Emmy winner narrated 'Babe,' other projects

Roscoe Lee Browne, who won an Emmy in 1986 for his appearances as Dr. Barnabus Foster on “The Bill Cosby Show,” died Wednesday at Cedars-Sinai hospital in Los Angeles of cancer. He was 81.

Browne turned to acting after winning several international track championships and working as a college literature and French instructor and a wineseller.

Known for his resonant voice honed from years of Shakespearean roles, he was often called on to narrate films, documentaries and literary works, and served as narrator for “Babe” and “Babe, Pig in the City.”

Born in Woodbury, N.J., his first film role was in “The Connection” in 1961. He bounced back and forth between the stage, film and TV work, appearing in features including Alfred Hitchcock’s “Topaz,” “The Mambo Kings,” Mark Rydell’s “The Cowboys,” “The Liberation of L.B. Jones” and “Uptown Saturday Night.”

On television, he had several memorable guest roles. He was a snobbish black lawyer trapped in an elevator with bigot Archie Bunker in an episode of the 1970s TV comedy “All in the Family” and the butler Saunders in the comedy “Soap.”

He was Emmy nommed for roles on “Barney Miller,” “Spider-Man” and “Falcon Crest,” played Frederick Douglass in Steve Allen’s “Meeting of Minds,” and appeared on “ER,” “The Shield” and “Will & Grace.”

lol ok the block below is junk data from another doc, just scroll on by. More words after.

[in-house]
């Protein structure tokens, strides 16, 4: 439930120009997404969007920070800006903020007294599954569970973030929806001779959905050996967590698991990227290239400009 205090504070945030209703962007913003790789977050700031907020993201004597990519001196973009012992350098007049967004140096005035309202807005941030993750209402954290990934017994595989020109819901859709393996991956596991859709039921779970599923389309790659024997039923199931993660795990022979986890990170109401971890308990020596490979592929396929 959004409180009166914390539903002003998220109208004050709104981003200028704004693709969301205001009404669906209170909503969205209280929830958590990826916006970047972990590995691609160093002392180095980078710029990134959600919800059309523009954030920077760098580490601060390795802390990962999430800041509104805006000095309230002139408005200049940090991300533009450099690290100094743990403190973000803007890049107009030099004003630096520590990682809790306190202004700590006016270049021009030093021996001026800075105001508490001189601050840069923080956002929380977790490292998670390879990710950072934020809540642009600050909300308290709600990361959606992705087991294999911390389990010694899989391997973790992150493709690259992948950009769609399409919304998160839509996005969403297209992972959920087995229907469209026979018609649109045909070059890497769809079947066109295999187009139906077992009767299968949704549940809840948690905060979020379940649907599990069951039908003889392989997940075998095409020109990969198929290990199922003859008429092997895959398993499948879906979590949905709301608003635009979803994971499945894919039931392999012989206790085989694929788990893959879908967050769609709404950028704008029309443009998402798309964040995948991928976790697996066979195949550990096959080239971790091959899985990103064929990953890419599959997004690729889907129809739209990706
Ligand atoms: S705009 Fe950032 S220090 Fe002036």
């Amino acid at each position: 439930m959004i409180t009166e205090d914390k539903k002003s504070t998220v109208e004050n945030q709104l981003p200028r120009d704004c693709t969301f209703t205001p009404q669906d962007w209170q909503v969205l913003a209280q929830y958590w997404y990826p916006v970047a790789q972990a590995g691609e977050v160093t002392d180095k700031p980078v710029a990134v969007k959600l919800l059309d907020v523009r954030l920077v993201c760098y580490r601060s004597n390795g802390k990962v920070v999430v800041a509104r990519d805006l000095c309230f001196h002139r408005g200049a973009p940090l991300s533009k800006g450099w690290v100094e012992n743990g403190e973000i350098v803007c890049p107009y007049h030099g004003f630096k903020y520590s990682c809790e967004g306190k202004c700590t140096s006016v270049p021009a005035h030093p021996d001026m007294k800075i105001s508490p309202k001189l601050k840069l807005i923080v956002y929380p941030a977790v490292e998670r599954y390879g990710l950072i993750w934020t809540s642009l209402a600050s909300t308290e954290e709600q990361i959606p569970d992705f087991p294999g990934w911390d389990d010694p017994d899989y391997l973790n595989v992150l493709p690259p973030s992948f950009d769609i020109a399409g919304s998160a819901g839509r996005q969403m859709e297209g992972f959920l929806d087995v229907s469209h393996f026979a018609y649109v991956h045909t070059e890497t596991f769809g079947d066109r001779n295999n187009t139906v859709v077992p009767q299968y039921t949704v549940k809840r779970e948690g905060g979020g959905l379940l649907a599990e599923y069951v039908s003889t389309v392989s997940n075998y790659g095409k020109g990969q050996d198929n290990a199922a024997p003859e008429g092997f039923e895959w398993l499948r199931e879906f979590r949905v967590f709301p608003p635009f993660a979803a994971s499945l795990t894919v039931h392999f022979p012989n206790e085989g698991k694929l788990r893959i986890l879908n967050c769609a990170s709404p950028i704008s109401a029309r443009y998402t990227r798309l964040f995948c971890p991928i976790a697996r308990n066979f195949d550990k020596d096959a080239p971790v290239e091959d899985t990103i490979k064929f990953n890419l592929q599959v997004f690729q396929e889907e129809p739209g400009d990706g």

His theater career started in “Julius Caesar” at New York’s Shakespeare Festival, and he went on to appear in plays including August Wilson’s “Joe Turner’s Come and Gone” and “Two Trains Running,” which won a Tony for best play and for which he received a nom for supporting actor. He won an Obie for his role as the slave Babu in the Robert Lowell play “Benito Cereno.” While with the Shakespeare Festival (where he spent seven seasons), Browne created and directed “A Hand Is on the Gate: An Evening of Negro Poetry and Folk Music” starring Cicely Tyson and James Earl Jones, which received two Tony noms.

He toured for many years in “Behind the Broken Words” with Anthony Zerbe, a show which included some of his own poetry. He also provided narration for the Oscar-nommed docu “The Ra Expeditions,” the Discovery Channels “Galapagos, Beyond Darwin” and “The Story of Star Wars” and appeared as a speaker in symphonic works for the Boston Pops, the L.A. Philharmonic, and the Hollywood Bowl Orchestra.

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